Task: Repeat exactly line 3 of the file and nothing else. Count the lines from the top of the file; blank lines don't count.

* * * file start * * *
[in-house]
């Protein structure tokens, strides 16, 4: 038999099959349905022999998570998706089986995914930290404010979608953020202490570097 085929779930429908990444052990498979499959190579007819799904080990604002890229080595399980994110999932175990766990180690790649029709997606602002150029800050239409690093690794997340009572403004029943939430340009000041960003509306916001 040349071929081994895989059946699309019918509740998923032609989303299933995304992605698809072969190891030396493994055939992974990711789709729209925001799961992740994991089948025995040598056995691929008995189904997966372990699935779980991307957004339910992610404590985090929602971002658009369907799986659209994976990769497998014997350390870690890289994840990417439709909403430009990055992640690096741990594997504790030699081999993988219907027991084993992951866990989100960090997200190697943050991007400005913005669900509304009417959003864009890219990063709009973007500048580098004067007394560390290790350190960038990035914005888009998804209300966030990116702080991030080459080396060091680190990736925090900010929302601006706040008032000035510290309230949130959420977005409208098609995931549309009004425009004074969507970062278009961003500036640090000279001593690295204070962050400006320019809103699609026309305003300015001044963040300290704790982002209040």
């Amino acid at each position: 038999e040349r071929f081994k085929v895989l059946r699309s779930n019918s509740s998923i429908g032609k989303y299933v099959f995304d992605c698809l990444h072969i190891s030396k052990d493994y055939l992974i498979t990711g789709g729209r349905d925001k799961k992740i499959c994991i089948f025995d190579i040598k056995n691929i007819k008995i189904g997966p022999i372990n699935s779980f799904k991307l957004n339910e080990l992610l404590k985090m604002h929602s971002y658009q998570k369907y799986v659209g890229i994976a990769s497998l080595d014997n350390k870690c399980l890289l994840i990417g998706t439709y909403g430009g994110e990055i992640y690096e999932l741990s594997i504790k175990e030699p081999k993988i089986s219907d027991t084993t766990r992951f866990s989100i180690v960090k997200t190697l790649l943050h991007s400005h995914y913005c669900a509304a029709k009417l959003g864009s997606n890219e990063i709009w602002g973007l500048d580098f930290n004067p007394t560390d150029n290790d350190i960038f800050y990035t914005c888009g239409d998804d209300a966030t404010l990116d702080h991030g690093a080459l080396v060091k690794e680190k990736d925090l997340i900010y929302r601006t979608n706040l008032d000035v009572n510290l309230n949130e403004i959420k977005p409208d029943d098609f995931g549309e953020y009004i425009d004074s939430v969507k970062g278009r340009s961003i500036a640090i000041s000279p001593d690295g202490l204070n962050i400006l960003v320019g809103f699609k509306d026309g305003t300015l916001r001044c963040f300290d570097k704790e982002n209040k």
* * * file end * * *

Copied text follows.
């Amino acid at each position: 038999e040349r071929f081994k085929v895989l059946r699309s779930n019918s509740s998923i429908g032609k989303y299933v099959f995304d992605c698809l990444h072969i190891s030396k052990d493994y055939l992974i498979t990711g789709g729209r349905d925001k799961k992740i499959c994991i089948f025995d190579i040598k056995n691929i007819k008995i189904g997966p022999i372990n699935s779980f799904k991307l957004n339910e080990l992610l404590k985090m604002h929602s971002y658009q998570k369907y799986v659209g890229i994976a990769s497998l080595d014997n350390k870690c399980l890289l994840i990417g998706t439709y909403g430009g994110e990055i992640y690096e999932l741990s594997i504790k175990e030699p081999k993988i089986s219907d027991t084993t766990r992951f866990s989100i180690v960090k997200t190697l790649l943050h991007s400005h995914y913005c669900a509304a029709k009417l959003g864009s997606n890219e990063i709009w602002g973007l500048d580098f930290n004067p007394t560390d150029n290790d350190i960038f800050y990035t914005c888009g239409d998804d209300a966030t404010l990116d702080h991030g690093a080459l080396v060091k690794e680190k990736d925090l997340i900010y929302r601006t979608n706040l008032d000035v009572n510290l309230n949130e403004i959420k977005p409208d029943d098609f995931g549309e953020y009004i425009d004074s939430v969507k970062g278009r340009s961003i500036a640090i000041s000279p001593d690295g202490l204070n962050i400006l960003v320019g809103f699609k509306d026309g305003t300015l916001r001044c963040f300290d570097k704790e982002n209040k």